I realize that this new show set a record when it premiered last week. And not the kind of record you celebrate by going out for ice cream afterward. Do No Harm had the lowest rated new network show debut ever. Not exactly a good indication that it's going to make it past Valentine's Day. Still, while far from being a perfect show, it's at least better than its sad record indicates. This is a modern-day take on Dr. Jekyll and Mr. Hyde, about a Philadelphia doctor (Steven Pasquale) who is a renowned surgeon by day but for semi-explicable reasons becomes a psychopath by night. The gaps in logic in the premise are big enough to drive a whole other show through, but that's actually what makes it entertaining. It ain't Mad Men. Rather, it's just a weird riff blending a medical procedural with a horror movie, and if you view it simply hoping for some kitschy fun, you may end up hoping it manages to eke out a few more weeks on the air.
Touch, Fox, Fridays, 8 p.m./7 p.m. CT
Poor Kiefer Sutherland. He must be sooooo tired. First he spends all those years saving America from certain annihilation on 24. And now, he's starting a second season doing the same with this Fox series. This time around, though, he's got to do it without karate skills or expert marksmanship or cell phones that work five floors underground. Here, he's playing the father of a mute boy whose fascination with numbers patterns may hold the key to humanity's future. Season One had a few decent moments, with good dad Sutherland digging to find out the true nature of his son's problems. Season Two looks to be more like a spinoff of The X-Files, wherein he is trying to find out more about the mysterious corporation that's after his boy and others with similar skills. There was something charmingly intimate and emotional about last year's episodes, as opposed to all the 24-like action scenes so far this year. Still, even as the reluctant hero this time around, Sutherland adds an element of intensity that's worth watching and rooting for.
55th Annual Grammy Awards, CBS, Sunday, 8 p.m./7 p.m. CT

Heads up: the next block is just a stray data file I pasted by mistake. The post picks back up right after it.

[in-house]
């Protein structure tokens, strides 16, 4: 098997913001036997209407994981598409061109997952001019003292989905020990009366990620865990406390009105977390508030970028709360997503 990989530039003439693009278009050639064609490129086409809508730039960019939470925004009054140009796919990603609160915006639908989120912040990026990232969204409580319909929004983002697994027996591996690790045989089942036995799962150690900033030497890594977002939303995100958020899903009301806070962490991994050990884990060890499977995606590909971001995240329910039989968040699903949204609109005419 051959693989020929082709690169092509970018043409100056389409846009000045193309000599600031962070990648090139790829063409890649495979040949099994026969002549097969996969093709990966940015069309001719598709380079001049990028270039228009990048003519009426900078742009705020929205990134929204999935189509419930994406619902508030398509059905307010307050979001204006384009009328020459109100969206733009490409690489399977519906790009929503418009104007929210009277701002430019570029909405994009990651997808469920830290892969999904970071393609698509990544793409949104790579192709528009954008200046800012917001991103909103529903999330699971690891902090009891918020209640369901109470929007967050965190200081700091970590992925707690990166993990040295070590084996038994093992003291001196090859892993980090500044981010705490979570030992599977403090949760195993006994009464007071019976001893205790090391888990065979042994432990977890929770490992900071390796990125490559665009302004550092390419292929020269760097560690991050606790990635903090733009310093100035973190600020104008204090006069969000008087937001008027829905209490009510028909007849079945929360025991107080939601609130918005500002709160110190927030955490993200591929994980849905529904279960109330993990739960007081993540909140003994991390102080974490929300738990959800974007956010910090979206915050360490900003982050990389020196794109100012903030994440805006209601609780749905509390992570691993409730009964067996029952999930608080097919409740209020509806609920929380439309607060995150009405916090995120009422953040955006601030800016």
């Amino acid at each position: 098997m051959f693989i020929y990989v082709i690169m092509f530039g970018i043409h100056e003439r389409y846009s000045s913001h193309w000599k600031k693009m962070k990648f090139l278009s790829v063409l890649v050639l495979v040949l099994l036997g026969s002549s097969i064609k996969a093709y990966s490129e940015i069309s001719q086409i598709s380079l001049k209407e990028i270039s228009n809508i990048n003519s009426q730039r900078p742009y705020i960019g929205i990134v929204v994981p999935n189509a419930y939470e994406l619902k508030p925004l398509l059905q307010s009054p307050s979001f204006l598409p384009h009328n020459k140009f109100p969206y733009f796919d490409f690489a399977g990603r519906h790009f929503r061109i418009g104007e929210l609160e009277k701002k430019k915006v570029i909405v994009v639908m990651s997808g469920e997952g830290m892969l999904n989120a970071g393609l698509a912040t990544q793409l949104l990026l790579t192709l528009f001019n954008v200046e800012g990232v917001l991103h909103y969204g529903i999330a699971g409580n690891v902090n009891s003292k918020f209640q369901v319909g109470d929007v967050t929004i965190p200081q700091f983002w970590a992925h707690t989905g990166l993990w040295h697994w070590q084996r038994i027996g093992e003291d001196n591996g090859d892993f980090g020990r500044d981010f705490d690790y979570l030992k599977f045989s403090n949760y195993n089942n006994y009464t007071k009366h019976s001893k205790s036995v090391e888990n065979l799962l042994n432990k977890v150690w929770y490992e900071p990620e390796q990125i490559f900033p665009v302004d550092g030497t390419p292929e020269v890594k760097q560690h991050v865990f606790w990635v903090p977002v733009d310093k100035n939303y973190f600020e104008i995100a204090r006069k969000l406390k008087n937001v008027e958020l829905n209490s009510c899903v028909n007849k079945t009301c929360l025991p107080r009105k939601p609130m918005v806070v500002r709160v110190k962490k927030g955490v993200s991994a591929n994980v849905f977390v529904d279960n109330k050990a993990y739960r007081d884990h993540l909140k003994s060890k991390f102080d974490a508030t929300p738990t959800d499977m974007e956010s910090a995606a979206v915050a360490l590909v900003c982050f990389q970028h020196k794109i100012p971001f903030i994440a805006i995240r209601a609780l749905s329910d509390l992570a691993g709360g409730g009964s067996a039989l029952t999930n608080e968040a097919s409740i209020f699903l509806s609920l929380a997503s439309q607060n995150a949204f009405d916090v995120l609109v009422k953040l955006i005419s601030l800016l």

There's one thing I hate about most awards shows (well, two, if you count that whole "Who are you wearing?" thing that happens on the red carpet). Sure there will be a clip of the nominees' work shown here and there but for the most part, you never get to see these performers do the thing they're getting nominated for. Which is what makes the Grammys the best awards show going. You actually get to watch musicians on a stage doing the stuff that may earn them a prize. Even better, the Grammys also make an effort to include performances from all musical generations, so your daughter can thrill to Taylor Swift while you get a few minutes with Elton John (both of whom will indeed be performing this year). The Oscars and Golden Globes my get all the hype, but until they start having the nominees reenact scenes from their movies live onstage, I'll stick with the Grammys.
The Walking Dead, AMC, Sundays, 9 p.m./8 p.m. CT
A couple of weeks ago, while interviewing this show's executive producer, I learned this trivial fact. The series' title doesn't refer to the zombies roaming the earth, looking for some finger food. Rather, it is meant to describe the doomed human survivors trying to avoid them. I mention this because a) it's cool and b) it's precisely the sort of twist that makes Walking Dead one of the most surprising, innovative dramas on television. It returns this week with the second half of its third season, picking up just as a potential showdown between the two camps of survivors comes to a head. I realize that this is perhaps the darkest drama, both literally and metaphorically, on television. However, it's also a show that's not afraid to kill central characters and ask deep, dark questions other series shy away from. Even as zombies are ripping the entrails from their victims. Who knew that a show about nothing but death would be this lively?